Activision Coughs Up Real Story Behind Amazing ‘Bike Hero’ Clip

As of this typing, more than 750,000 people have watched the above clip on YouTube, an apparent work of amateur genius — “Guitar Hero” played with bicycle and pavement.

Think that clip is too unreal to be real?

I got on the phone today with an executive from Activision to find out the real history behind that clip. First of all, the company expected some of you to cry foul.

“It’s not meant to be deceptive. It’s meant to be fun.”

The video was made to build excitement around the release of “Guitar Hero: World Tour.” It was not shot by a guy named Kevin in Ft. Wayne, Indiana., as the clip’s profile page indicates on YouTube.

No, “Bike Hero” was shot in North Hollywood by a production team called Droga 5. That team has pulled off other viral stunts like the apparent graffiti-tagging of Air Force Once for Marc Ecko’s clothing company. This time, Activision was working with them.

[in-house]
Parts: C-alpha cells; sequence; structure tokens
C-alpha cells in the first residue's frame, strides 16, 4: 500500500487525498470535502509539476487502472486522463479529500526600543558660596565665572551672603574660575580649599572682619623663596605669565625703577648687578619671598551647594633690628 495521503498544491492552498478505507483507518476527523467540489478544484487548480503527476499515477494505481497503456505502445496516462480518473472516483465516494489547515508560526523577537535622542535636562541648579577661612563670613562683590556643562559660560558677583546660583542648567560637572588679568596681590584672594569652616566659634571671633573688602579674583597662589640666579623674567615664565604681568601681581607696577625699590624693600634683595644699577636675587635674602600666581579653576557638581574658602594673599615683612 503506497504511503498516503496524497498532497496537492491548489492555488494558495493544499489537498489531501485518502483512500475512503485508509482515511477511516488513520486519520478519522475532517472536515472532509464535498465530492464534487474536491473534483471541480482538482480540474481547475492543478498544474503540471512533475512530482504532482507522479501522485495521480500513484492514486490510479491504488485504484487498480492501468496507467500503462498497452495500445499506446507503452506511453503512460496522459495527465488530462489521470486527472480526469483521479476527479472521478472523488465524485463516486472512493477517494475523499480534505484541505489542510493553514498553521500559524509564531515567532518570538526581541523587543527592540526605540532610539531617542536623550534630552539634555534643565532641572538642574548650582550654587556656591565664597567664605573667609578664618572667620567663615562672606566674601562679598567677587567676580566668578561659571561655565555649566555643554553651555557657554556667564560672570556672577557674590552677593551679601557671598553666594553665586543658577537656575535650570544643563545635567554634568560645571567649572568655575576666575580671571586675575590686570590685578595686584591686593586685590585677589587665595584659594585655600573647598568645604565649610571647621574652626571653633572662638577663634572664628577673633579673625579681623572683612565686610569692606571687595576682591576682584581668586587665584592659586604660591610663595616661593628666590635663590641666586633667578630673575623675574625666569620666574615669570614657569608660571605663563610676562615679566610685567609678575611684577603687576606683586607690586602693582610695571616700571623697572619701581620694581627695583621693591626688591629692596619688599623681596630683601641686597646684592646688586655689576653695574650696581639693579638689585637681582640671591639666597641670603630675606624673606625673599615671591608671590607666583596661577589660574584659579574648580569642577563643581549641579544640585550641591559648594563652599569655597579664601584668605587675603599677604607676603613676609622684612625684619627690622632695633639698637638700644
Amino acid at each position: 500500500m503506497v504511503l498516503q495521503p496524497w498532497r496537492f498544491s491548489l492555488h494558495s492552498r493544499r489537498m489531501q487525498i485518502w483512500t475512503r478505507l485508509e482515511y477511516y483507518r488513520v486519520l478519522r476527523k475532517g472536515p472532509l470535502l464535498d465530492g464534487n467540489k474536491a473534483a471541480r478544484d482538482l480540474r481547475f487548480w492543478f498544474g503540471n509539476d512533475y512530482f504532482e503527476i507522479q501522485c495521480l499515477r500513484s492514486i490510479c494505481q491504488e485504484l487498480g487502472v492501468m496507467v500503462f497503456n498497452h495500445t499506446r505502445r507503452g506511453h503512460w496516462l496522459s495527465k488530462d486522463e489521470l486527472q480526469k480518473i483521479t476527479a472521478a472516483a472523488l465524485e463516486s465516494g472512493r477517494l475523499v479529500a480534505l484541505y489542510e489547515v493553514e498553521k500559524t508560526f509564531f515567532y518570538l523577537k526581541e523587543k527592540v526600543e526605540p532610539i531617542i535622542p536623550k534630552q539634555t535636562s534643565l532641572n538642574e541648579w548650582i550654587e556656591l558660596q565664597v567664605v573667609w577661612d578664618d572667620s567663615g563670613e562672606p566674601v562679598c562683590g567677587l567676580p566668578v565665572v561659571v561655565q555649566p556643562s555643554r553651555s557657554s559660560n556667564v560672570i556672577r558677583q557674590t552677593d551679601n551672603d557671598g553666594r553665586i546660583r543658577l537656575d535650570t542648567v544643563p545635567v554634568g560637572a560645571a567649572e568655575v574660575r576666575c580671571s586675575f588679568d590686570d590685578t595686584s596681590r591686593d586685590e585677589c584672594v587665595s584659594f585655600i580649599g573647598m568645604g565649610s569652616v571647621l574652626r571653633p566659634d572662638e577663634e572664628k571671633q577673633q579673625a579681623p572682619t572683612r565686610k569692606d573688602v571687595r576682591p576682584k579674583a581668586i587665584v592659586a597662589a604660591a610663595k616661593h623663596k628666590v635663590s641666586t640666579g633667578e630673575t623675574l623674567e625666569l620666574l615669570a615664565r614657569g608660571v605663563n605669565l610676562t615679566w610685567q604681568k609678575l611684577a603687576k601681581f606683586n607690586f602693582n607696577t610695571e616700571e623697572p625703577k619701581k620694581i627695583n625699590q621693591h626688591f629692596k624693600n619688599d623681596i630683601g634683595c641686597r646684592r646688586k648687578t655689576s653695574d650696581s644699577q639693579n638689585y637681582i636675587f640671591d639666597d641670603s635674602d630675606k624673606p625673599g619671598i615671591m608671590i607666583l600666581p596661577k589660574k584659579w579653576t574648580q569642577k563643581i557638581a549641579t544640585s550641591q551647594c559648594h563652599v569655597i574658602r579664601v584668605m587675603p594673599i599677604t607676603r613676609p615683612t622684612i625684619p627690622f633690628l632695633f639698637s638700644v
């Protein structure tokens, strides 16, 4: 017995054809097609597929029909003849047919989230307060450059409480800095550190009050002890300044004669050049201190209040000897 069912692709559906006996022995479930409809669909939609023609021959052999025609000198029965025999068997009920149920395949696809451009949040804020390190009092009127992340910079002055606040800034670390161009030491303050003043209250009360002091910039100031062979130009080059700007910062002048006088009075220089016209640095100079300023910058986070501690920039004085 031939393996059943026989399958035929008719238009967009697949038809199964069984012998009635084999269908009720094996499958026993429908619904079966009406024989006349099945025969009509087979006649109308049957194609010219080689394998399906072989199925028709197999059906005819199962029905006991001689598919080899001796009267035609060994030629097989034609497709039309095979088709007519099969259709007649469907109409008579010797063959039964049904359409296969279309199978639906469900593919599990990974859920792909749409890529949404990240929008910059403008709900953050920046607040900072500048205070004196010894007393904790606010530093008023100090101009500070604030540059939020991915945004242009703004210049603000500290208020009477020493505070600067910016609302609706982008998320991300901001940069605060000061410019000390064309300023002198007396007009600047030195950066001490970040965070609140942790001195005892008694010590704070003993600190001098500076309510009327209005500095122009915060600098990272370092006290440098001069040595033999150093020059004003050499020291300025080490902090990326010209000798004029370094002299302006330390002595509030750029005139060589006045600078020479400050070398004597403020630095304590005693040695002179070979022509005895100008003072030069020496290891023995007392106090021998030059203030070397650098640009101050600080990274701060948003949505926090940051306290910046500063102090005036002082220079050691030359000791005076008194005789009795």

“We shot all through the night,” Brad Jakeman, Activision’s newly appointed chief creative officer. “We wanted it to feel gritty and of the medium.” The shoot took place about four weeks ago, and while it did involve a real bicyclist, those lights on the handlebars are the product of “some filmic magic.”

I mentioned to Jakeman that this kind of production reminded me of the opening ceremony of this year’s Olympic Games, which were staged to look live but were amplified with computer graphics. He pointed out that people reacted negatively to that because viewers were assuming they were watching live-to-air programming.

The “Bike Hero” video is different from the Beijing Olympics trickery, Jakeman said, because Activision wanted and expected gamers to figure it out. He argued that that’s in the exact spirit of what games are all about. “This was always created and put out there to engage the creativity of our gamers. It didn’t take people very long, as we expected it to, for them to unlock the first of the codes, if you like,” Jakeman said. “We wanted people to first figure out that it was something in the marketing realm and then dig in and have more of the conversation that we’re having about how it was done, have people figure out where all the cutting points were, where there was potentially CGI, and engage with that. It’s not meant to be deceptive. It’s meant to be fun.”

Will there be more things like this surreptitiously sneaking across the media landscape to hype the “Guitar Hero” brand? Jakeman’s short answer: “Yes.”

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